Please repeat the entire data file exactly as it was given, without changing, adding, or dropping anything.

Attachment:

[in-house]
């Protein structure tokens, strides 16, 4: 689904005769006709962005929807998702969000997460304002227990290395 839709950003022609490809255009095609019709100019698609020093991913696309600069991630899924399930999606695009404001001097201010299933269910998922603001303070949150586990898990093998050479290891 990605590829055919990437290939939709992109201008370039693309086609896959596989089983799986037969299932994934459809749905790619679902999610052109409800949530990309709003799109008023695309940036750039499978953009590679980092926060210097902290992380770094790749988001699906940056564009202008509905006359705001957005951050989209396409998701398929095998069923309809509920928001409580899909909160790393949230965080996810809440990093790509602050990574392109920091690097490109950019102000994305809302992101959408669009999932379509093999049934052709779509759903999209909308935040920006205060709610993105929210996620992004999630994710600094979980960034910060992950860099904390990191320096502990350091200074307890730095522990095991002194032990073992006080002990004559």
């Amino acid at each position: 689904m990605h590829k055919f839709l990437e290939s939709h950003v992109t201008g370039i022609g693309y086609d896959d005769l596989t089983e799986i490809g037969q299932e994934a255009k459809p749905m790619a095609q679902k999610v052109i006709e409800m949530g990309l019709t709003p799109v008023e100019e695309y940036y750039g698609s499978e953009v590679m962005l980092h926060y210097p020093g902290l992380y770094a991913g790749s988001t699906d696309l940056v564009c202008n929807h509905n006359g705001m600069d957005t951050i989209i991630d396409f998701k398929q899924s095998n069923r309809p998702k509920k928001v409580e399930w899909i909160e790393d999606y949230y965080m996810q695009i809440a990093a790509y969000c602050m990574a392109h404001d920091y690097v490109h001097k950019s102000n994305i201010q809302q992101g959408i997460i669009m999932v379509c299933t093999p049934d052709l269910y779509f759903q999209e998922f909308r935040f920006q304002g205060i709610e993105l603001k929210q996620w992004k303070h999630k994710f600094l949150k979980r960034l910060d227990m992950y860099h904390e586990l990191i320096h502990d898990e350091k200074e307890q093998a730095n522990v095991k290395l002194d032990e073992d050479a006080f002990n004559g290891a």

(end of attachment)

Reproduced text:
[in-house]
């Protein structure tokens, strides 16, 4: 689904005769006709962005929807998702969000997460304002227990290395 839709950003022609490809255009095609019709100019698609020093991913696309600069991630899924399930999606695009404001001097201010299933269910998922603001303070949150586990898990093998050479290891 990605590829055919990437290939939709992109201008370039693309086609896959596989089983799986037969299932994934459809749905790619679902999610052109409800949530990309709003799109008023695309940036750039499978953009590679980092926060210097902290992380770094790749988001699906940056564009202008509905006359705001957005951050989209396409998701398929095998069923309809509920928001409580899909909160790393949230965080996810809440990093790509602050990574392109920091690097490109950019102000994305809302992101959408669009999932379509093999049934052709779509759903999209909308935040920006205060709610993105929210996620992004999630994710600094979980960034910060992950860099904390990191320096502990350091200074307890730095522990095991002194032990073992006080002990004559």
């Amino acid at each position: 689904m990605h590829k055919f839709l990437e290939s939709h950003v992109t201008g370039i022609g693309y086609d896959d005769l596989t089983e799986i490809g037969q299932e994934a255009k459809p749905m790619a095609q679902k999610v052109i006709e409800m949530g990309l019709t709003p799109v008023e100019e695309y940036y750039g698609s499978e953009v590679m962005l980092h926060y210097p020093g902290l992380y770094a991913g790749s988001t699906d696309l940056v564009c202008n929807h509905n006359g705001m600069d957005t951050i989209i991630d396409f998701k398929q899924s095998n069923r309809p998702k509920k928001v409580e399930w899909i909160e790393d999606y949230y965080m996810q695009i809440a990093a790509y969000c602050m990574a392109h404001d920091y690097v490109h001097k950019s102000n994305i201010q809302q992101g959408i997460i669009m999932v379509c299933t093999p049934d052709l269910y779509f759903q999209e998922f909308r935040f920006q304002g205060i709610e993105l603001k929210q996620w992004k303070h999630k994710f600094l949150k979980r960034l910060d227990m992950y860099h904390e586990l990191i320096h502990d898990e350091k200074e307890q093998a730095n522990v095991k290395l002194d032990e073992d050479a006080f002990n004559g290891a």